Thursday, November 14, 2019

Kwai Chai Hong, Chee Cheong Kai and the Chinese settlers

Been wanting to visit Kwai Chai Hong for the longest time (tak long sangat pun as they launched only recently), but I was happy that there would be a media trip here.

Nehh…. The above intro tak cun. Let me start again.

As some of you might know, I simply love meeting a story teller especially if it is about history and stuff. And Zeen is definitely damn good one, her passion and flare at telling a story got me glued. Spellbound. Basically gawking lah…

Many of my Malay friends know Kwai Chai Hong as Kwai Chai Hong, but for me… I understood it as Ghost Boy Lane (literal translation). And today, I get to know why Kwai Chai Hong is called Kwai Chai Hong. According to Zeen, there’s 2 version of this story, the 1st one being this area was once infamous for gangsterism, prostitution, gambling, drugs/opium den and all other vice activities known to mankind back then.

And in Cantonese dialect, all the vice activity folks are colloquially called gambling ghost, opium ghost and pimp ghost. Similar to the Malay language, we always say hantu judi or kaki judi, hantu perempuan and etc. Hence the lane is called Kwai Chai Hong or Little Ghost Lane.

The 2nd version is about Chinese settlers that came to Malaysia in early 1960s. Most of them works in the (starch) flour mill at the end of the street hence the name Chee Cheong Kai, meaning 'Starch Mill Street' also popularly known as Petaling Street or Jalan Petaling. The kids are usually cared by the grandparents, and kids being kids, they prank the elders to keep themselves entertained. Hence the name Kwai Chai Hong, for the kids are often being scolded ‘naughty like a ghost’.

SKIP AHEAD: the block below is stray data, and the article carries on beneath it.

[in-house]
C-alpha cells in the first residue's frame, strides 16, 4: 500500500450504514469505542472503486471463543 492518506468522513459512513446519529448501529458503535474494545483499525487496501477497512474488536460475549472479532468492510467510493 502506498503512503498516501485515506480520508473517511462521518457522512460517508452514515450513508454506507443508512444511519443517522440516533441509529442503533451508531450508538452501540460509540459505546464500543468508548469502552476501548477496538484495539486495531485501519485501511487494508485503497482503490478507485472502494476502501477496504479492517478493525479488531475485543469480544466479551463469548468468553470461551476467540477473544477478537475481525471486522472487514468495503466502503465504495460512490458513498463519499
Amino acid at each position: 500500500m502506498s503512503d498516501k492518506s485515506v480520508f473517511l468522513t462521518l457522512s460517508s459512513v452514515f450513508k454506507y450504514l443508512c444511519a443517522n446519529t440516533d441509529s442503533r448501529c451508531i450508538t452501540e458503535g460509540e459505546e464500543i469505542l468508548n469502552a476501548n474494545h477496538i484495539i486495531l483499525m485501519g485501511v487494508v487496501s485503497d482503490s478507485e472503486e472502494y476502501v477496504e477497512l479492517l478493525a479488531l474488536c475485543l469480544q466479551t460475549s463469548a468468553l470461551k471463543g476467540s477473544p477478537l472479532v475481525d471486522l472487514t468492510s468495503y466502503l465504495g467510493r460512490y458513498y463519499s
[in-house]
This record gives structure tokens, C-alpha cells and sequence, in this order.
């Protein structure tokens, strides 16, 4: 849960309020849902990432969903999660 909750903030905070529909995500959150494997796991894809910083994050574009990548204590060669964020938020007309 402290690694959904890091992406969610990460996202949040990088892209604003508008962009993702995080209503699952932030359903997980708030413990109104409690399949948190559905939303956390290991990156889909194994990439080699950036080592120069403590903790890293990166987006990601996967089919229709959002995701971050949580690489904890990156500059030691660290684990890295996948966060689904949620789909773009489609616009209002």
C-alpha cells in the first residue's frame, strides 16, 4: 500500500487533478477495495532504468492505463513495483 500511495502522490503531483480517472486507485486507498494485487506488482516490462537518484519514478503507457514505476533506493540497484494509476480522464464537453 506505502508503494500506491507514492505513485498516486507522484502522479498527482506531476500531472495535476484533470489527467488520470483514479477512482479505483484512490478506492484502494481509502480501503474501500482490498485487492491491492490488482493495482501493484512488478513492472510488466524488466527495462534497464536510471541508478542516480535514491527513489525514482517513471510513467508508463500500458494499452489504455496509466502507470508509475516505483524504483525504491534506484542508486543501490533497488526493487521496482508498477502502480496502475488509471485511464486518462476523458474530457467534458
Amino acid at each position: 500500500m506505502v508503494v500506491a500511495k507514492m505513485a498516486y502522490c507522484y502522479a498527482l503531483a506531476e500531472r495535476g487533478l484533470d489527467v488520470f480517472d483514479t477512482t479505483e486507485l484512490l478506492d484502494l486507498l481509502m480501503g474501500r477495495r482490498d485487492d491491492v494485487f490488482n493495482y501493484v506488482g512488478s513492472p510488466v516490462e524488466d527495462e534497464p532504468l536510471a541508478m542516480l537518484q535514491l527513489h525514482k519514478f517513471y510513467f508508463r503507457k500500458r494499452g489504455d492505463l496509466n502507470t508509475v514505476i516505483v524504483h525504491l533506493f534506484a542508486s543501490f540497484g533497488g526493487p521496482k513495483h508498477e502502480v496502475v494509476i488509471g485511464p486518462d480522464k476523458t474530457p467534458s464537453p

Project Kwai Chai Hong is a ‘5-sekawan passion project’; Ho Yung Wee, Coco Lew, Terence Liew, Javier Chor, and Zeen Chang. Their vision is to not only restore this neglected lane, but most importantly to revive and reflect the early Chinese settlers’ lifestyle and scene during the 1960s.

With its narrow doors and windows, lack of a five-foot walkway and the back door is facing the street (weirdly), Kwai Chai Hong is enveloped by Guangdong Xiguan style buildings that was built during British colonial era between 1884 and 1906.

Challenged by NGOs, Zeen has proven that the maintaining the architectural heritage is her utmost priority, consulted with the heritage subject matter expert, she ensure that the Kwai Chai Hong area is not repainted nor torn down. The display windows and the roof tiles used were recycled from the collapsed roof and worn out windows. The red moon bridge at the entrance was to camouflage the restaurants drainage pipes that happens to face Kwai Chai Hong's walkway.

Cast iron lamp post

To ensure visitors are well informed of its history, QR code are placed at key designated area to hear assumed conversation that took place back in those days.

To take visitor down the memory lane, murals depicting the old school scene can be seen at strategic location (with QR narrating the story) such as an old man playing the erhu, kids playing marbles, a calligrapher writing letters on behalf of illiterate family members (to be send back home), and a fiery prostitute. One can also see an old cast iron lamp post that was estimated to be 100 years old.

There is also a landlady mural that reminded me of Kungfu Hustle movie, within the mezzanine floor one need to search for a ‘merdeka’ clue.

Todate, Kwai Chai Hong has hosted many events and rented its location for movie/advertisement. And from 16-24 November 2019, Kwai Chai Hong hosted Panggung Puisi as part of Urbanscapes 2019 event.

Panggung Puisi at Urbanscapes 2019

Panggung Puisi at Urbanscapes 2019

Operating Hour
Daily : 9am - 12am

Kuala Lumpur For All Fam Trip is in collaboration with VisitKL and all its sponsors with #GayaTravel as media coordinator.

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